For the Sake of All Expands Mission as Health Equity Works | Brown School at Washington University in St. Louis
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For the Sake of All Expands Mission as Health Equity Works

Public Health

For the Sake of All, the Brown School initiative dedicated to improving the health of all people by eliminating racial inequities in the greater St. Louis region is growing with an expanded mission and a new name called Health Equity Works.

Directed by Associate Professor Jason Purnell, Health Equity Works is committed to St. Louis and to translating data and research into collaborative community action to advance health equity. Their work in St. Louis continues and will expand in school health, economic opportunity, early childhood, quality neighborhoods and housing.

Health Equity Works’ evolving model of “data accelerating action” is also being applied to health disparities in other communities nationwide, and the initiative expects to expand its scope.

The name change comes after considerable reflection on the lessons learned from convening significant, collaborative initiatives, as well as planning how to elevate the impact of this critically important body of work:

With funding from the Missouri Foundation for Health, Dr. Purnell and colleagues from Washington University and Saint Louis University published the May 2014 community report For the Sake of All: A Report on the Health and Well-Being of African Americans In St. Louis and Why It Matters for Everyone. The initiative became the springboard for the development of models for partnering with the community to translate data into action.

The recent publication of the report Segregation in St. Louis: Dismantling the Divide, in collaboration with six community partners, provided clear evidence for the promise and impact of the partnership model. Just last week, the report’s partners in health, legal services, fair housing, and community development were referenced in an executive order by St. Louis County Executive Steve Stenger to create a task force to develop an affordable housing trust fund in the county. This was one of 11 recommendations made in the report. That task force includes Brown School Assistant Professor Molly Metzger and Gary Parker, director of the Brown School’s Clark-Fox Policy Institute.

The name Health Equity Works reflects an advanced framework that brings together research and community action. As Dr. Purnell puts it, the name “clearly states that health equity works to the benefit of entire communities by giving everyone the opportunity to thrive and flourish.”

The name also evokes a foundry of ideas, “where information and ideas are forged by partners into products that accelerate health equity,” says Dr. Purnell.

In school health, the initiative celebrated the opening of a school-based health center in Normandy High School last fall and expects two more to open very soon, thanks in part to the collaboration of its school-based health workgroup. That workgroup has merged with efforts led by the Missouri School Board Association and other partners throughout the state to launch an emerging affiliate of the national School-Based Health Alliance. The organization will support the continued sustainability and growth of school-based health centers statewide.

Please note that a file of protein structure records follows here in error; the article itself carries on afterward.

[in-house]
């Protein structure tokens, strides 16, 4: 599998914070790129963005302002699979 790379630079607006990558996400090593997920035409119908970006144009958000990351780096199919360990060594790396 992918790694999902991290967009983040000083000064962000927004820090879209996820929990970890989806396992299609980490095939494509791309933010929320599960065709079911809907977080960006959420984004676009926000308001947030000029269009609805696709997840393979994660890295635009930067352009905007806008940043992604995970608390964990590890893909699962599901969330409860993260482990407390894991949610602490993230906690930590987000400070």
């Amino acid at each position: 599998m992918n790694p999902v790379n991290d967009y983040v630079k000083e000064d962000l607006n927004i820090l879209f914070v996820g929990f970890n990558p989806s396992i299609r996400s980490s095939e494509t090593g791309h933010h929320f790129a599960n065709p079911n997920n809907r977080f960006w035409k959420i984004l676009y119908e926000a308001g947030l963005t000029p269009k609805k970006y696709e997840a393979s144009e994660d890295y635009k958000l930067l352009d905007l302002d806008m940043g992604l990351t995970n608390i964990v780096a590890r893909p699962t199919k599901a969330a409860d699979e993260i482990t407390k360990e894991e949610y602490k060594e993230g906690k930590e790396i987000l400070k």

Last summer, the initiative also embarked on an ambitious project—with a $1.1 million grant from the Robert Wood Johnson Foundation—as a research and translation partner to enhance the uptake of the Whole School, Whole Community, Whole Child (WSCC) model. This model is designed to improve and align health efforts in schools. This outstanding group of faculty, staff and community partners are working in partnership with the national organizations America’s Promise Alliance and Child Trends on an initiative called Together for Health and Successful Schools, with Healthy Equity Works building a WSCC toolkit for schools. Research partners on the grant include the Brown School’s Center for Public Health Systems Science, Health Communication Research Laboratory, Social System Design Lab, and Prevention Research Center in St. Louis, and the Center on Society and Health at Virginia Commonwealth University. A national advisory committee is also providing guidance on the potential to share the final toolkit with schools nationwide.

Health Equity Works also is working on economic opportunity issues. In partnership with the Center for Social Development, it convened and continues to facilitate the work of the St. Louis Regional Child Development Account Collaborative, which is working to establish a Child Development Account program in 20 of St. Louis’s highest need ZIP codes. Under the program, each child in these ZIP codes would automatically receive $500 in a Missouri MOST 529 college savings account.

You can learn more about Health Equity Works and all of these important endeavors at their new website: healthequityworks.wustl.edu.

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